Israel must legally hold national referendum on any deal with Lebanon: think tank

Israel must legally hold national referendum on any deal with Lebanon: think tank
2 min read
03 August, 2022
An Israeli think tank says Israel must hold a referendum if it reaches any deal with Lebanon on demarcating a hotly contested maritime border
Israel and Lebanon could be close to reaching a deal on their disputed maritime border [Getty]

Israeli law requires the government to conduct a national referendum on any potential agreement reached with Lebanon over a maritime border dispute, a report in The Jerusalem Post said on Wednesday.

A referendum should be held if "the government decided to sign an agreement by which the law, judiciary and administration of Israel will no longer apply to a territory in which they apply," according to Israeli Basic Law, if less than 80 members of the Knesset agree to the territorial change.

The second clause of the law states that the same applies even if the government gives up territory "not in the way of an agreement," meaning unilaterally.

The Jerusalem Post report was quoting Israeli think tank Kohelet Policy Forum.

Lebanon and Israel - still technically at war - are currently in stalled US-mediated negotiations to delineate their maritime borders and end disagreement over potentially rich oil and gas fields in the eastern Mediterranean.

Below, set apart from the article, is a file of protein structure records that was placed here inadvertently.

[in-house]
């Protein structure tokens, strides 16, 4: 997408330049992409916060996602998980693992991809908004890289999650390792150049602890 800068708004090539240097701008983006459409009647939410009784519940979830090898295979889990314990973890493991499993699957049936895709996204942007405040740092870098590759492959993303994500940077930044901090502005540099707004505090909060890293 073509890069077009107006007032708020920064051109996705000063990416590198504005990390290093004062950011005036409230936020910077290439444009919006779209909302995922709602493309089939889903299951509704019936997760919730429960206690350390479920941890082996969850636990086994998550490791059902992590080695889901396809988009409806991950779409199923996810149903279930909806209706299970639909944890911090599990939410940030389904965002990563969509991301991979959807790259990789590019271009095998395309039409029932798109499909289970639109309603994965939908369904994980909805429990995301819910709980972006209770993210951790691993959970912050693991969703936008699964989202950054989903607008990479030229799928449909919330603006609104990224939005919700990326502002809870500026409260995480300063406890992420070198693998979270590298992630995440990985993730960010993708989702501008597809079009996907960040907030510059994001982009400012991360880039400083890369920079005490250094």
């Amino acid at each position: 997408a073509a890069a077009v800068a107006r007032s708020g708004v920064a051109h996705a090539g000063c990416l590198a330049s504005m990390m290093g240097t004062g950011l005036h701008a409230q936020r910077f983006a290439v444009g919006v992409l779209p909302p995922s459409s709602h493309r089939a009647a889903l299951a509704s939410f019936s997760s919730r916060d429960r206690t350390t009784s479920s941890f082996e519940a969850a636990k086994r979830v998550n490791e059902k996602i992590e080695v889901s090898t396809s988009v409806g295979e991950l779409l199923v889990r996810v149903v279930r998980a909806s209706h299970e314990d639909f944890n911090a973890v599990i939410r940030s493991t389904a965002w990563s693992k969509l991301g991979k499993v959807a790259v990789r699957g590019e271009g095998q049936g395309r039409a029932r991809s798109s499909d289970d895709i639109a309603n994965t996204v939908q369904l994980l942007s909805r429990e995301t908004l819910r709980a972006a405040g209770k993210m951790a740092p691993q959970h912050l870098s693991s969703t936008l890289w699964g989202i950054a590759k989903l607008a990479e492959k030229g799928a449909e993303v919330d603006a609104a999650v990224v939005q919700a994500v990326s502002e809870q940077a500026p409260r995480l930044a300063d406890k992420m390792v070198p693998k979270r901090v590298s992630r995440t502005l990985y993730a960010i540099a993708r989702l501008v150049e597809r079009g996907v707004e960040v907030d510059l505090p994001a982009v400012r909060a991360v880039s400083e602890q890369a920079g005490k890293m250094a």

US energy envoy Amos Hochstein was in Lebanon earlier this week and is expected to return some time this month, with a final "make or break" proposal, according to reports.

"In order to prevent a constitutional problem…we ask to warn about the requirement in a Basic Law for every international agreement in which there is a change in the territory on which Israeli law and administration apply," Kohelet Policy Forum Attorneys Gerber and Ehrlich wrote to Israeli Prime Minister Yair Lapid, according to The Jerusalem Post.

The lawyers said that while the maritime zone being negotiated with Lebanon is beyond Israel’s territorial waters, Israeli law applies to them because they are on the"continental shelf" which Israel also claims.

Hochstein said on Monday he remained optimistic about making progress towards a deal and looked forward to returning to the region to make a "final arrangement".

Tensions between Beirut and Israel escalated in June when a ship arrived in an area deemed part of the disputed zone by Lebanon to begin developing a field for Israel.

The Iran-backed Lebanese Hezbollah group has threatened military action against Israel if Lebanon is prevented from exploiting its offshore rights.